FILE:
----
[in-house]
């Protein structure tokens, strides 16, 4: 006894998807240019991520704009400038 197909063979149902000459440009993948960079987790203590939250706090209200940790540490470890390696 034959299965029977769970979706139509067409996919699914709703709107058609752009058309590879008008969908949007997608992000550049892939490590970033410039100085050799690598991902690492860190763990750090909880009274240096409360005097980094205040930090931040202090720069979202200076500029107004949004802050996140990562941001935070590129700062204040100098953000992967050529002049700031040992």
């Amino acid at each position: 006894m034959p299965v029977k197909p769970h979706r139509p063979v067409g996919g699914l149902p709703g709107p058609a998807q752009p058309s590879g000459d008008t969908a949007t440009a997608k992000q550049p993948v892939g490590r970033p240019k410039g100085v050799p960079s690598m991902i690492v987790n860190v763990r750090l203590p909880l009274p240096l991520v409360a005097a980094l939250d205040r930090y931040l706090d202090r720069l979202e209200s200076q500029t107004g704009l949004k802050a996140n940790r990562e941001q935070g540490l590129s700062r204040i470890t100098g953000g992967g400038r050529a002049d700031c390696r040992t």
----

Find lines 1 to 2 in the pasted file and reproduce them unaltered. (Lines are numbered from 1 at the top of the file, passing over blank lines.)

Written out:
[in-house]
């Protein structure tokens, strides 16, 4: 006894998807240019991520704009400038 197909063979149902000459440009993948960079987790203590939250706090209200940790540490470890390696 034959299965029977769970979706139509067409996919699914709703709107058609752009058309590879008008969908949007997608992000550049892939490590970033410039100085050799690598991902690492860190763990750090909880009274240096409360005097980094205040930090931040202090720069979202200076500029107004949004802050996140990562941001935070590129700062204040100098953000992967050529002049700031040992």